Re-Imagining The Mancunian Way
How can this epic 3km of monolith that divides Manchester in two be repurposed from a 1960’s super highway exclusively for cars to become part of everyday life and reconnect the city?
Colaborative Urbanism: New Methods For Making Tomorrow’s Cities
‘Object-building’ and ‘top-down’ master planning have characterised the architecture and urbanism of the recent climate emergency era. The FLUX atelier centres on a series of speculative practices which offer practical alternatives to top-down design and a fresh approach to time (slow urbanism), space (urban acupuncture) and engaging people (peripatetic architecture and performance). The FLUX Atelier sets out to equip emerging designers with new methods to meaningfully engage citizens in the transformation of their city.
A City Without Cars
As google earth satellites passed over Manchester this winter, they documented a Mancunian way without cars. What started the year as a hypothetical possibility in the brief became, as a result of a national lock-down the tangible reality of the site for a prolonged moment. Some students had the opportunity to walk up on to the motorway deck and experience the highway as a site for everyday life for a fleeting moment.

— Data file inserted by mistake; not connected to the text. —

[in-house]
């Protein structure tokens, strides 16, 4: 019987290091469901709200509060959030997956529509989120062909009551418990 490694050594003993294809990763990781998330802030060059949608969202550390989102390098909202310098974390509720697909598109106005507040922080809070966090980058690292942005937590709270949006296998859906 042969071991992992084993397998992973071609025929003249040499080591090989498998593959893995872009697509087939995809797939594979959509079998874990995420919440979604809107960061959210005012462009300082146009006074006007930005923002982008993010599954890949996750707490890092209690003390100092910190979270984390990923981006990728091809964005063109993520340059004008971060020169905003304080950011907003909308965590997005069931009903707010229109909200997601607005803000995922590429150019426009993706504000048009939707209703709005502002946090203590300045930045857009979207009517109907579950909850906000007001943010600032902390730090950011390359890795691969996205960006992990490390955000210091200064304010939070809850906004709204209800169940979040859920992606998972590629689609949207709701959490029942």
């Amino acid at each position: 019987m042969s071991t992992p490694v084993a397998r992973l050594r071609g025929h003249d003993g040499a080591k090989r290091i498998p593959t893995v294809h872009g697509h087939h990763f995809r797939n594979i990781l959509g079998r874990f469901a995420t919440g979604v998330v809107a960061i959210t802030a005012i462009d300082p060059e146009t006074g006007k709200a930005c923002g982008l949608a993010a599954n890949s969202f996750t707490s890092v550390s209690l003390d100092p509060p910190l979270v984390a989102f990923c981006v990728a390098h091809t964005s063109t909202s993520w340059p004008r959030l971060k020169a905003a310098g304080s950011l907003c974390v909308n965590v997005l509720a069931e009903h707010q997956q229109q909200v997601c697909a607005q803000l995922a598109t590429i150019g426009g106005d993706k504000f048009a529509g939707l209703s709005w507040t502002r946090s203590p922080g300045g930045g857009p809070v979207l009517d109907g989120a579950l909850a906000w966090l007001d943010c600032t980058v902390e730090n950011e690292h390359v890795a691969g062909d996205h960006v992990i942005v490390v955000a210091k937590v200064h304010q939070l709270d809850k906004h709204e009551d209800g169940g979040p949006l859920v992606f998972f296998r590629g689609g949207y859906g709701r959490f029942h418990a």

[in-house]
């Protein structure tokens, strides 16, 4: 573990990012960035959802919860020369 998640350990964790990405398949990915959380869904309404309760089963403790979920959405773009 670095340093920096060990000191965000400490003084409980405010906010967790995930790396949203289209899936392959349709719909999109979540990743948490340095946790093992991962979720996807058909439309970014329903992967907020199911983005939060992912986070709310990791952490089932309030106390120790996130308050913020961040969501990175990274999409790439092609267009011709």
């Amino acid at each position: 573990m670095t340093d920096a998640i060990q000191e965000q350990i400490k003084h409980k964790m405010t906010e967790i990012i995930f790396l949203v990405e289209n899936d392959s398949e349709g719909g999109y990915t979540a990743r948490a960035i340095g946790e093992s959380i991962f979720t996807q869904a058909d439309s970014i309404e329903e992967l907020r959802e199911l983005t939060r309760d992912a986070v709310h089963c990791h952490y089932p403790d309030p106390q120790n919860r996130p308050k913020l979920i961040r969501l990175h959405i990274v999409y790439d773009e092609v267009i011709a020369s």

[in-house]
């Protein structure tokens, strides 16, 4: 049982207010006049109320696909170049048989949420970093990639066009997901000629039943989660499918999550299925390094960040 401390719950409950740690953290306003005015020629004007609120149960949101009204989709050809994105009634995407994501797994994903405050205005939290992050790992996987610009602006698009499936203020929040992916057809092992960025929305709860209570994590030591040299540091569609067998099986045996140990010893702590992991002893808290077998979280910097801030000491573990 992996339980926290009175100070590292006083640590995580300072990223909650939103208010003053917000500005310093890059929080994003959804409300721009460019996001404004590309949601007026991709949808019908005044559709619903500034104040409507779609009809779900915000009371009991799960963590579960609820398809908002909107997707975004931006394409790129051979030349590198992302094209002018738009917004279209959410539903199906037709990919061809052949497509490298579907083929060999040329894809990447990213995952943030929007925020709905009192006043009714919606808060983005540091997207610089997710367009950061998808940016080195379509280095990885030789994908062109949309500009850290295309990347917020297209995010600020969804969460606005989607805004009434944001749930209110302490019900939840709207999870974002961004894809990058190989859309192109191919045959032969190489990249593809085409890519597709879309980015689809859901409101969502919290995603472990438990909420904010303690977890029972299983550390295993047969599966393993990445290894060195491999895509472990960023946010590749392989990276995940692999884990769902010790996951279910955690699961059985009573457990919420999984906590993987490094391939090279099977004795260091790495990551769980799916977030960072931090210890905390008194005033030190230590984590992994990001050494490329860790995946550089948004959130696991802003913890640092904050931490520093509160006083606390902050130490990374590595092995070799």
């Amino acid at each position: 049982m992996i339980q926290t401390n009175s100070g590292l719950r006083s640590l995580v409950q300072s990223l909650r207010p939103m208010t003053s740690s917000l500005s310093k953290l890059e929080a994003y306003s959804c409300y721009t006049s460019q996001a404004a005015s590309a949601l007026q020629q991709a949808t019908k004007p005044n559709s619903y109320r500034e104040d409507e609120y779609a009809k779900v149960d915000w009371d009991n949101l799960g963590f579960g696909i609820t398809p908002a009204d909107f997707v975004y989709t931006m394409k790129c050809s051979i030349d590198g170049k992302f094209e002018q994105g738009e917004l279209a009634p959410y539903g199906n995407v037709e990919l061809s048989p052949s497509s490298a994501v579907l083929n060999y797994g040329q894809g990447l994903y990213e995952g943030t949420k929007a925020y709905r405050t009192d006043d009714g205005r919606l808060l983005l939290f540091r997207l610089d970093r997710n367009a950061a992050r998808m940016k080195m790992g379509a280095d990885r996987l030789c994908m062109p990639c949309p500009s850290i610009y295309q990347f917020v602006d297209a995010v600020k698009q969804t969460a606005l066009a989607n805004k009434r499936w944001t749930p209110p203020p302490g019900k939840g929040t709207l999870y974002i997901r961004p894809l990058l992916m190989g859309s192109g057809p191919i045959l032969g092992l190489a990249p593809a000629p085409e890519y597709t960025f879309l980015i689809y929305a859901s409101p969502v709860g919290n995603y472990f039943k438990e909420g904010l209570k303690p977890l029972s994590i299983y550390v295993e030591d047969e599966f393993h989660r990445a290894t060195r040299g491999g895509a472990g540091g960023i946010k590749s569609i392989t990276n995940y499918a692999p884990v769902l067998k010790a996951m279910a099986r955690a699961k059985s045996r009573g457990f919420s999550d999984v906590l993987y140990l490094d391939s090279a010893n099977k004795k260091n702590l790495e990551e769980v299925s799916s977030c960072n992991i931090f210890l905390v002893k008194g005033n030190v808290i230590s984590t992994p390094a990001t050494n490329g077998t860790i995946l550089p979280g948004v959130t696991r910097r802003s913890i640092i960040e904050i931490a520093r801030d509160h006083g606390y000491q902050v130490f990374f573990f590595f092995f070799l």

The Covid-19 global pandemic laid bare a number of inequalities in society, not least the disparity in access to and poverty of public realm globally and in the city of Manchester. Each of the manifestos, programmes and design projects were deeply socially and politically engaged, delving deeper into matters of care for a different public realm for society because of the context in which they were conceived. The work in the atelier is a testament to the agility resourcefulness and resilience of our students.
In semester one the atelier focuses on the transformation of the city through temporal and peripatetic architectures. Each student was tasked with devising a series of temporary interventions (c. 2-10 years), urban acupuncture that could transform the Mancunian way as a whole.
Matters Of Concern
Each student was challenged to identify their own matters of concern and draw up their own brief and programme for the repurposing of the Mancunian way. In semester two students then developed a speculative design that could activate a state of change for communities over a longer time frame for one site.
Collectively these new methods and practices for city making were framed by two questions:
Who is the city for?
What can a speculative design offer to establish a state of change?